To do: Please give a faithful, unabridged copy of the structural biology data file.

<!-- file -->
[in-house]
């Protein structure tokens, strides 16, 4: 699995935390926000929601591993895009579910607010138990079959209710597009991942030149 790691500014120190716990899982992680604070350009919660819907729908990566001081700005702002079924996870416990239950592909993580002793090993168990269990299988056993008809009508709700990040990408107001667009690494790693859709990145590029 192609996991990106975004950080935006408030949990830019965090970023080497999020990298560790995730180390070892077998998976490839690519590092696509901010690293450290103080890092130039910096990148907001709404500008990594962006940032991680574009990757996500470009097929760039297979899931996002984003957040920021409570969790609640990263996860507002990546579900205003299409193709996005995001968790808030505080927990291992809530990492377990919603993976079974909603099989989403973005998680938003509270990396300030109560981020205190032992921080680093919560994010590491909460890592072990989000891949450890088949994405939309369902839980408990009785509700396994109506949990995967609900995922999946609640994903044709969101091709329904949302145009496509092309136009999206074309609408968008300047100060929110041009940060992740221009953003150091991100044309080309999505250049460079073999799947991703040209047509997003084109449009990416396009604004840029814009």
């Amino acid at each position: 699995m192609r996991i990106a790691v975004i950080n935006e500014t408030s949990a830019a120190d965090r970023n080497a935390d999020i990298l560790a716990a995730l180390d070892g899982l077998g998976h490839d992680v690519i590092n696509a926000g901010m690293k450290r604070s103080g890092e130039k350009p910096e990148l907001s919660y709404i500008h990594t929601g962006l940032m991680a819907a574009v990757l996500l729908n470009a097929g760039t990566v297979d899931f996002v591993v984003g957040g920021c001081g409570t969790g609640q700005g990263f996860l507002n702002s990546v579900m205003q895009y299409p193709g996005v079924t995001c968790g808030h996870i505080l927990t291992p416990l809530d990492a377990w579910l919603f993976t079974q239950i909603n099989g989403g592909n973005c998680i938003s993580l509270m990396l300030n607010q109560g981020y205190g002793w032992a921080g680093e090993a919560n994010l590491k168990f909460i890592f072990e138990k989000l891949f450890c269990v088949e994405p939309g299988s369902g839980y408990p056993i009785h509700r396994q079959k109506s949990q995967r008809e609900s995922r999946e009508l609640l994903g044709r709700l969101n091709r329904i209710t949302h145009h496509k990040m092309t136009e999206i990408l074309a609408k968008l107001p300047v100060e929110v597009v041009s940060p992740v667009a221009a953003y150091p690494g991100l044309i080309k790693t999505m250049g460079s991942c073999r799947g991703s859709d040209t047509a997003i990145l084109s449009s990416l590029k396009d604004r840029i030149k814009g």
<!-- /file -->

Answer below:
[in-house]
């Protein structure tokens, strides 16, 4: 699995935390926000929601591993895009579910607010138990079959209710597009991942030149 790691500014120190716990899982992680604070350009919660819907729908990566001081700005702002079924996870416990239950592909993580002793090993168990269990299988056993008809009508709700990040990408107001667009690494790693859709990145590029 192609996991990106975004950080935006408030949990830019965090970023080497999020990298560790995730180390070892077998998976490839690519590092696509901010690293450290103080890092130039910096990148907001709404500008990594962006940032991680574009990757996500470009097929760039297979899931996002984003957040920021409570969790609640990263996860507002990546579900205003299409193709996005995001968790808030505080927990291992809530990492377990919603993976079974909603099989989403973005998680938003509270990396300030109560981020205190032992921080680093919560994010590491909460890592072990989000891949450890088949994405939309369902839980408990009785509700396994109506949990995967609900995922999946609640994903044709969101091709329904949302145009496509092309136009999206074309609408968008300047100060929110041009940060992740221009953003150091991100044309080309999505250049460079073999799947991703040209047509997003084109449009990416396009604004840029814009």
């Amino acid at each position: 699995m192609r996991i990106a790691v975004i950080n935006e500014t408030s949990a830019a120190d965090r970023n080497a935390d999020i990298l560790a716990a995730l180390d070892g899982l077998g998976h490839d992680v690519i590092n696509a926000g901010m690293k450290r604070s103080g890092e130039k350009p910096e990148l907001s919660y709404i500008h990594t929601g962006l940032m991680a819907a574009v990757l996500l729908n470009a097929g760039t990566v297979d899931f996002v591993v984003g957040g920021c001081g409570t969790g609640q700005g990263f996860l507002n702002s990546v579900m205003q895009y299409p193709g996005v079924t995001c968790g808030h996870i505080l927990t291992p416990l809530d990492a377990w579910l919603f993976t079974q239950i909603n099989g989403g592909n973005c998680i938003s993580l509270m990396l300030n607010q109560g981020y205190g002793w032992a921080g680093e090993a919560n994010l590491k168990f909460i890592f072990e138990k989000l891949f450890c269990v088949e994405p939309g299988s369902g839980y408990p056993i009785h509700r396994q079959k109506s949990q995967r008809e609900s995922r999946e009508l609640l994903g044709r709700l969101n091709r329904i209710t949302h145009h496509k990040m092309t136009e999206i990408l074309a609408k968008l107001p300047v100060e929110v597009v041009s940060p992740v667009a221009a953003y150091p690494g991100l044309i080309k790693t999505m250049g460079s991942c073999r799947g991703s859709d040209t047509a997003i990145l084109s449009s990416l590029k396009d604004r840029i030149k814009g």